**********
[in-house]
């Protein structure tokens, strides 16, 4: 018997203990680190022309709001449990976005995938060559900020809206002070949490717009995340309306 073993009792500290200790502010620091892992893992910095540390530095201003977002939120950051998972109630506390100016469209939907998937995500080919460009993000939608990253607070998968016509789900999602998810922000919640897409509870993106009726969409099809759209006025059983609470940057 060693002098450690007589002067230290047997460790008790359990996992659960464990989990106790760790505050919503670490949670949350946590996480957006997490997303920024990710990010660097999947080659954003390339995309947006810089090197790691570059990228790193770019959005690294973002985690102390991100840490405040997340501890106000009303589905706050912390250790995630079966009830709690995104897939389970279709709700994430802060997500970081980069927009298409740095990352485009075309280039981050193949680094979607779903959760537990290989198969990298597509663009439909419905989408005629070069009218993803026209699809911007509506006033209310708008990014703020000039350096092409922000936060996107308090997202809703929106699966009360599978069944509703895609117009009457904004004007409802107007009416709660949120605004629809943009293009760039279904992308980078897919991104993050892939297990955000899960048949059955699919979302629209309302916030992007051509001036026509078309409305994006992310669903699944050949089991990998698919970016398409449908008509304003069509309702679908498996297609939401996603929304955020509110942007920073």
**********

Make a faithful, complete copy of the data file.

[in-house]
């Protein structure tokens, strides 16, 4: 018997203990680190022309709001449990976005995938060559900020809206002070949490717009995340309306 073993009792500290200790502010620091892992893992910095540390530095201003977002939120950051998972109630506390100016469209939907998937995500080919460009993000939608990253607070998968016509789900999602998810922000919640897409509870993106009726969409099809759209006025059983609470940057 060693002098450690007589002067230290047997460790008790359990996992659960464990989990106790760790505050919503670490949670949350946590996480957006997490997303920024990710990010660097999947080659954003390339995309947006810089090197790691570059990228790193770019959005690294973002985690102390991100840490405040997340501890106000009303589905706050912390250790995630079966009830709690995104897939389970279709709700994430802060997500970081980069927009298409740095990352485009075309280039981050193949680094979607779903959760537990290989198969990298597509663009439909419905989408005629070069009218993803026209699809911007509506006033209310708008990014703020000039350096092409922000936060996107308090997202809703929106699966009360599978069944509703895609117009009457904004004007409802107007009416709660949120605004629809943009293009760039279904992308980078897919991104993050892939297990955000899960048949059955699919979302629209309302916030992007051509001036026509078309409305994006992310669903699944050949089991990998698919970016398409449908008509304003069509309702679908498996297609939401996603929304955020509110942007920073």